Out of School Engagement in Civic Education and the 2012 Election

By Nora Fleming — October 10, 2012 5 min read
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As we near the final weeks of election season, reports on youth engagement in politics and civic education show a mixed bag.
Findings released today from the Massachusetts-based Center for Information and Research on Civic Learning and Engagement, or CIRCLE, for example, report that many states’ invest little in students’ social studies and civic education. That could be part of the reason that some out-of-classroom organizations have stepped up to fill the voids in many locales. (For more on the findings from the report, read my story here.)

The Mikva Challenge, is one such example of an OST organization working to promote study of and interest in U.S. government and politics, even as high-quality classroom instruction and engagement wanes. The Chicago-based nonprofit organization (nonpartisan) encourages predominantly underserved high school students to become knowledgeable about civics and more engaged through hands-on participation in politics.

The organization both runs programs on the ground and distributes curriculum nationally, such as election lessons it has sent to 43 states that requested it this year. In the Chicago area, more than 5,100 students are served each year, in partnership with close to 100 Chicago-area high schools.

Though participants in the Mikva Challenge are not of voting age, students still become “meaningful actors in politics,” says the organization, by having students serve as judges at polling places on election days, volunteering on political campaigns, and interning in the offices of local officials, to name a few examples. In Illinois alone, upwards of 1,500 young people work as poll judges each election.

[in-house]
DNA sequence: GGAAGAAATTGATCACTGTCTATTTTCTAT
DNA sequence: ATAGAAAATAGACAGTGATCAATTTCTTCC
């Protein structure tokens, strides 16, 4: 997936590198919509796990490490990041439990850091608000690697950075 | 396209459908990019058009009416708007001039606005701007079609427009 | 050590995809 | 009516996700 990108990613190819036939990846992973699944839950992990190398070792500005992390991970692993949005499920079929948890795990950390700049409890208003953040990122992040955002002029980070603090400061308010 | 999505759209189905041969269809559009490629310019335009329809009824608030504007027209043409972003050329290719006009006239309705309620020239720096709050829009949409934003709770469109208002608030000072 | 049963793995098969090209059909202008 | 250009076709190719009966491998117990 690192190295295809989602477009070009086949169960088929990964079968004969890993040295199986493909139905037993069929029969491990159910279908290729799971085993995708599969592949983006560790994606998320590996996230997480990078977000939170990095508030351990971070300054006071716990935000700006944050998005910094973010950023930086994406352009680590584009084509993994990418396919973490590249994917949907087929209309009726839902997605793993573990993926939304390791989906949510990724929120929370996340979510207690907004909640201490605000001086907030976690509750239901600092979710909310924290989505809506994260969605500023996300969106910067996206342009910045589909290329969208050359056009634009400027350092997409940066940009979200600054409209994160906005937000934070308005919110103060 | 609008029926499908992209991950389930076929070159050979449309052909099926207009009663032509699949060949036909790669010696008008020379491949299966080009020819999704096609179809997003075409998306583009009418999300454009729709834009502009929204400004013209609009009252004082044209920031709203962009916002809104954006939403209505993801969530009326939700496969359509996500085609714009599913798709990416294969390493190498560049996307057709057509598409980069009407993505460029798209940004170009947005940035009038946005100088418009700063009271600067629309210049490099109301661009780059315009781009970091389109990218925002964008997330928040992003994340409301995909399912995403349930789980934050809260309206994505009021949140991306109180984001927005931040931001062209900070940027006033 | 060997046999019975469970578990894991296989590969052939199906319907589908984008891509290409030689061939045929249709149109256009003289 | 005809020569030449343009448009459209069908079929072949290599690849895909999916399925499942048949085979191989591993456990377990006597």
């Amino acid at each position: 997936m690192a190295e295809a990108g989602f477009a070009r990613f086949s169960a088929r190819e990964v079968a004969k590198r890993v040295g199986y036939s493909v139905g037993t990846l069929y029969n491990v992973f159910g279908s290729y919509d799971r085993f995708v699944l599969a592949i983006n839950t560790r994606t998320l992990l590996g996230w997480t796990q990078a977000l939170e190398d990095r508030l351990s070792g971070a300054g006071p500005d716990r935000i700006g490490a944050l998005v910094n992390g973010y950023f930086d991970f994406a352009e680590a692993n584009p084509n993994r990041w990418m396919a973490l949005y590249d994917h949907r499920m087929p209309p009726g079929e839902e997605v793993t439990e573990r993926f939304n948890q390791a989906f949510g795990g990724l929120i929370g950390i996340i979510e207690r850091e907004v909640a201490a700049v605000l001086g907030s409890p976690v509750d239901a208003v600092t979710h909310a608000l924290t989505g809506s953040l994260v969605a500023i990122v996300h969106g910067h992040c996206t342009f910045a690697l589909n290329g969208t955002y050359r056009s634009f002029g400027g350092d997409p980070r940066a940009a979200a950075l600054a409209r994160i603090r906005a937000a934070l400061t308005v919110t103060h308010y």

The hope is to have participants in on-the-ground programs (20,000 reported to date) continue to participate in the political process through adulthood, they say, especially in local issues they care about.

While the news from today’s report is not all that rosy, according to Peter Levine, executive director of CIRCLE, programs like Mikva Challenge are part of a solution.

I asked Mr. Levine to answer a few questions about strategies for engaging school-aged children in the elections and civic education, focusing on how these strategies apply to out-of-school time. He also offered a few examples on some high-quality programs and predictions on youth voter turnout in this year’s election.

EW: How might programs and environments outside the classroom be helpful in undertaking this?
PL: Discussing issues and politics in the family strongly motivates young people to become informed voters. It also works the other way: When kids come home talking about an election, the parents are more likely to vote. Churches and other religious congregations may not explicitly advocate voting for a particular candidate, but people who are active in religious congregations tend to vote at higher rates. It may be just the social network within the congregation that gets people out on Election Day. The media also has a major role, and some official programs of the news media, like Newspapers in the Classroom, are helpful. Mikva Challenge in Chicago involves some teenagers as nonpartisan poll workers.